Posts: 523
Joined: Sat Aug 16, 2003 1:26 pm
Location: bus stop on Gorham

Postby Mister_A_In_Madison » Tue Feb 27, 2007 11:38 pm

Nor does "alcohol outlet" appear to mean parties at private residences.

After reading this entire thread this evening (so I may have missed it), it appears Mr. Levitan has not really addressed that shortcoming of the density proposal.
Mister_A_In_Madison
Forum God/Goddess
 
Posts: 1574
Joined: Sat Nov 19, 2005 1:45 pm

Postby spanky » Wed Feb 28, 2007 12:03 am

Stu Levitan wrote:We can all agree that too many people drink too much and cause too much trouble, right? So doesn't it follow that one element to a holistic strategy of reducing access is to reduce the number of licenses?


That's where it falls apart, I don't know anyone who can guarantee that limiting the licenses through attrition will reduce drinking or curb the problems we are seeing.

Doesn't it make much more common sense to revoke the licenses from establishments that are creating problems? I know many claim it is difficult, cumbersome and inconvenient to do so. Well, let's make it less difficult cumbersome and inconvenient.

The unintended effects of the Density Plan are much more direct, and foreseeable than the intended â?? to me that is the definition of bad legislation.
spanky
Forum God/Goddess
 
Posts: 969
Joined: Wed Oct 01, 2003 11:57 am

Postby bluethedog » Wed Feb 28, 2007 12:09 am

Stu Levitan wrote:Research, part I:
...

You have flawed conclusions from these studies. Increased density is a result of increased demand, not the other way around. Decreased density will not decrease demand. Problem will remain, just moved to somewhere else.
bluethedog
Forum God/Goddess
 
Posts: 1375
Joined: Mon Jul 11, 2005 7:49 am
Location: West side

Postby Forum Newbie » Wed Feb 28, 2007 9:43 am

Stu Levitan wrote:What a minute. Is anybody seriously questioning that there is a direct correlation -- to the point of causation -- between density of liquor licenses and incidents of violence and other antisocial behavior? The smallest police district in the city has the greatest concentration of licenses and the highest rates of violent crime -- you think that's a coincidence? And that the greatest number of violent crimes happen at bar time, when too many intoxicated people pour out of too many bars in too close a space -- another coincidence? More substantial batteries happen on and around State Street than anywhere in the city, and about three fourths of the suspects and victims are intoxicated. I don't think you can solve that simply by greater bartende awareness (and there are statutory limits on what the city can require).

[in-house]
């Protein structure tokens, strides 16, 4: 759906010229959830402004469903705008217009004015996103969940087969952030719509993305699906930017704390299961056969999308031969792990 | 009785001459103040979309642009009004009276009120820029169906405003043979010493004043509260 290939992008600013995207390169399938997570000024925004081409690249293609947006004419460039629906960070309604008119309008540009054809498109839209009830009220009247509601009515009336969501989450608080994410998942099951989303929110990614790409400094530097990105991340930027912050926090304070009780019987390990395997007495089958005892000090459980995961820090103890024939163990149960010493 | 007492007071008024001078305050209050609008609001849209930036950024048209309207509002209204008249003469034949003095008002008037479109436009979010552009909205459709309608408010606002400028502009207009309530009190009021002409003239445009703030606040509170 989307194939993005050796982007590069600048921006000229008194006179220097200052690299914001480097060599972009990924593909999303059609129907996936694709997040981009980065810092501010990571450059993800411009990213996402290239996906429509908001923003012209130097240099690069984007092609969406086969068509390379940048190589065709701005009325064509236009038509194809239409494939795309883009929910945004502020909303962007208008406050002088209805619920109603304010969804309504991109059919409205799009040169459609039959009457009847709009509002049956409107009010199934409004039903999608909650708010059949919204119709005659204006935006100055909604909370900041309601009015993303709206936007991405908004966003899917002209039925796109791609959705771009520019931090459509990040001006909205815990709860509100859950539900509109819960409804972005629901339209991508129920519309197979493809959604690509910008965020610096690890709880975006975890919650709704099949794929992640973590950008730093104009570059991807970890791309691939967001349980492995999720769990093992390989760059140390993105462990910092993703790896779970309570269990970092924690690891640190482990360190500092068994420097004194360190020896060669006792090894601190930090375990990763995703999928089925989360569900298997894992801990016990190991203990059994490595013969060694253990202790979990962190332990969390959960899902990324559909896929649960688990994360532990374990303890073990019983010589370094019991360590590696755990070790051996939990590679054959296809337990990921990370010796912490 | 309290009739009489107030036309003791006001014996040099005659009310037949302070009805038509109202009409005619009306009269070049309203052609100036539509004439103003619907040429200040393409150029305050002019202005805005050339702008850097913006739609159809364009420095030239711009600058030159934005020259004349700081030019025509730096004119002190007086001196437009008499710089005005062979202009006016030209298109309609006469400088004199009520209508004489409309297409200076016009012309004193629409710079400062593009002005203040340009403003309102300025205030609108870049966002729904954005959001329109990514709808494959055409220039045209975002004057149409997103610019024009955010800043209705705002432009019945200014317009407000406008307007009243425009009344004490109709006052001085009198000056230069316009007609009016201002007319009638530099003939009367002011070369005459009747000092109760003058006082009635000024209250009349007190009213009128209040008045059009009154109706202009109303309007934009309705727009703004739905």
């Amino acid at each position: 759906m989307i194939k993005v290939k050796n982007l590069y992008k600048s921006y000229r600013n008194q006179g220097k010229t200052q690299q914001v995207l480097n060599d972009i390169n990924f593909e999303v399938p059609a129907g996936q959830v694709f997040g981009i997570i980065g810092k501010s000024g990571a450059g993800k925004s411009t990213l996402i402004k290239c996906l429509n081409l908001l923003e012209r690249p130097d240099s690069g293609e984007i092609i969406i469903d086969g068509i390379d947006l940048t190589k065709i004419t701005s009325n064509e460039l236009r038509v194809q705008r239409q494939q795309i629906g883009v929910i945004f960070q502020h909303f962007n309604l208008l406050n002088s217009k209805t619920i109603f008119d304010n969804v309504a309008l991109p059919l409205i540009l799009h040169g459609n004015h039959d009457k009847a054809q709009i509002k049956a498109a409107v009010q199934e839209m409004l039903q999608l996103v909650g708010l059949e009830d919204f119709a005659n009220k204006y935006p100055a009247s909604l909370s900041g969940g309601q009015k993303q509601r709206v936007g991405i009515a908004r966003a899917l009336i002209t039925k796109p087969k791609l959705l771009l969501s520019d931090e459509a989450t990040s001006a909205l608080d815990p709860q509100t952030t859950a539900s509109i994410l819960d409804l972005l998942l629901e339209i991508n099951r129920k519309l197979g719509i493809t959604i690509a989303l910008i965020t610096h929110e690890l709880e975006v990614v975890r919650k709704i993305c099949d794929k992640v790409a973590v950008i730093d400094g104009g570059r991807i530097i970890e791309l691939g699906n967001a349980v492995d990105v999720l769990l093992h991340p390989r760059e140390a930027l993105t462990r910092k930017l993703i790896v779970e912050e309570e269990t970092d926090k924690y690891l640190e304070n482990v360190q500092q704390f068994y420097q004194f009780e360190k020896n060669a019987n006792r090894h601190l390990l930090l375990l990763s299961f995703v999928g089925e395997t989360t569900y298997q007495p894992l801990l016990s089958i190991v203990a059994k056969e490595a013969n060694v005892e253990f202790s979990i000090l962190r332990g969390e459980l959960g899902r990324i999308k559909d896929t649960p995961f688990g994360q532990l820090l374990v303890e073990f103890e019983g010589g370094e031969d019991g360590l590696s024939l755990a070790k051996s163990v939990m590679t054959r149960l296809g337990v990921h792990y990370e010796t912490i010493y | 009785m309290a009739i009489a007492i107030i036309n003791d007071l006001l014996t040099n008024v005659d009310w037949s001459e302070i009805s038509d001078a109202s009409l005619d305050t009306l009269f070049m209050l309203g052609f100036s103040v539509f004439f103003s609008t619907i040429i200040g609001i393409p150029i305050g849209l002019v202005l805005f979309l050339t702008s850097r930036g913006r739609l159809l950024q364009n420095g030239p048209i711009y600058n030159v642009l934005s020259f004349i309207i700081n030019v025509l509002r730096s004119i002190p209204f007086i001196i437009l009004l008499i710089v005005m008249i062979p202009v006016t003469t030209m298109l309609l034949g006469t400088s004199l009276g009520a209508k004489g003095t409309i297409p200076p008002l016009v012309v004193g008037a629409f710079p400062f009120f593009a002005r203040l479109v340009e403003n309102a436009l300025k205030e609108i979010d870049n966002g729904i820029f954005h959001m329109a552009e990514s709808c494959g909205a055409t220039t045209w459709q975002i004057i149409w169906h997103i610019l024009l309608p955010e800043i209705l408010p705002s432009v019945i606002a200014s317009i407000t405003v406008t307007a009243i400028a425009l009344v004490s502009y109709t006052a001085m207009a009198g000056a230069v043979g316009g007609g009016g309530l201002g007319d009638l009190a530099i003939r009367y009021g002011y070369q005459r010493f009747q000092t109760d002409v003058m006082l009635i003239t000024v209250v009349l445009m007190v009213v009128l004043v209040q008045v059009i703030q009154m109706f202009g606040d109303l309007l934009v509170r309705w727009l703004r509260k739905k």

We can all agree that too many people drink too much and cause too much trouble, right? So doesn't it follow that one element to a holistic strategy of reducing access is to reduce the number of licenses?

One of the concepts behind the density plan is that having 360 people come out of three bars in one block creates a greater likelihood of trouble than 240 people coming out of two bars. That's damn near common sense, isn't it?


I can agree that too many people drink too much. (not just downtown) I can also agree that there seems to be a higher rate of crime in the central district around bar time than is desirable. I am not sure, however, that I can take the big step from correlation to causation as you suggested. Looking at the July 2005 central district newsletter, it seems that 73% of suspects "were believed to have used alchohol" and 77% of victims "were believed to have used alcohol." It states that 42% of that 77%(?) had moderate to high levels of intoxication. I am interested in that data set, but alas it seems to not be readily available. It does allude to a statistical stretch being made by saying 3/4 of victims and suspects were "intoxicated."